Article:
Mast cells

Mast cells regulate adaptive immune responses via the release of cytokines and other immunomodulatory factors, which promote immune suppression and potentially tumor progression (Galli et al., 2005; Kalesnikoff and Galli, 2008). Chang et al. (2011) demonstrated that migration of bone-marrow derived mast cells to the tumor microenvironment is an early event in carcinogenesis and is necessary for tumor growth, the mechanisms of which remain to be elucidated (Chang et al., 2011).

The importance of an additional immunosuppressive cell type within the stroma was further defined through a recent study by Kraman et al. (2010), who demonstrated that a sub-population of stromal cells that express fibroblast activation protein (FAP) suppress the immune response and that abrogation of FAP expression arrests the growth of pancreatic tumors, potentially by removing their inhibitory effect on the host's immune response. (Kraman et al., 2010; Schreiber and Rowley, 2010). Thus, novel immunostimulatory therapeutic strategies targeting these immunosuppressive mechanisms may prove effective against pancreatic adenocarcinomas.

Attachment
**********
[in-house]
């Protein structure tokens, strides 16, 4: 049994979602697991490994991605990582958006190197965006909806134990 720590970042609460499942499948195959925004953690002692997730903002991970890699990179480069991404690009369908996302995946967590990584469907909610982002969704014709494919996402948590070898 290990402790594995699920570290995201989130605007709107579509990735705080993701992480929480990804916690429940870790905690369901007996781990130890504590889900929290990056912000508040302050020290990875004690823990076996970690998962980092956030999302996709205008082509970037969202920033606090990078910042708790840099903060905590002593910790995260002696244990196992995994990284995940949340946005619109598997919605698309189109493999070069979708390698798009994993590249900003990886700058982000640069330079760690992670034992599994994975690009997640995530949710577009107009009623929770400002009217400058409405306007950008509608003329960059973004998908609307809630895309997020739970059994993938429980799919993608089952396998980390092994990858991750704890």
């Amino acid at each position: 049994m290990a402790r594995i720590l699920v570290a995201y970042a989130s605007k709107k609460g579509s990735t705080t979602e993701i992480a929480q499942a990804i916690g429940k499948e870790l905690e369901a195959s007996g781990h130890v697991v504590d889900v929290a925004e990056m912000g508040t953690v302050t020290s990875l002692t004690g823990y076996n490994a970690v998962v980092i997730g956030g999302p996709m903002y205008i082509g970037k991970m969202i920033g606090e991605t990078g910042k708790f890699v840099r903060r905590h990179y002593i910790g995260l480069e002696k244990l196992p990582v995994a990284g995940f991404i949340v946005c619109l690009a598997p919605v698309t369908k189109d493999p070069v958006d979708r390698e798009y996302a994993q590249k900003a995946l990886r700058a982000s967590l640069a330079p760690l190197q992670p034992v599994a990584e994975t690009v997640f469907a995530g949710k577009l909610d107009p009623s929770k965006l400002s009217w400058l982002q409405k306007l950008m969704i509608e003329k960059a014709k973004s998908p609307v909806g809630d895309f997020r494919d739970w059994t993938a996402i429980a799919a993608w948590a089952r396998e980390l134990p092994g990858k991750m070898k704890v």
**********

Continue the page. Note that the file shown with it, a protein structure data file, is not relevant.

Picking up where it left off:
Contribution of BMDC to Neovascularization

A consequence of the excessive desmoplastic stroma is a profound alteration of the tumor vasculature, with the subsequent vascular dysfunction presenting a significant barrier to the delivery of chemotherapeutic agents to the tumor cells. As such, strategies targeting elements within the stroma have become more extensively studied (Olive et al., 2009; Provenzano et al., 2012). The mysteries surrounding hypovascularity in pancreatic cancer have been reviewed elsewhere (Feig et al., 2012), with many questions remaining unanswered at present. This section will focus solely on the contribution of BMDC to tumor neovascularization, and the implications therein.

Most solid tumors require a vascular supply to provide oxygen and nutrients to enhance tumor progression and invasion. The tumor can either exploit existing vessels, or recruit and mobilize BMDC to induce neovascularization. BMDC are increasingly valued to be important contributors to the expansion of the tumor vasculature, however, the mechanisms of BMDC recruitment and mobilization by the tumors are yet to be fully understood (Lyden et al., 2001; Shojaei et al., 2007; Chan et al., 2009).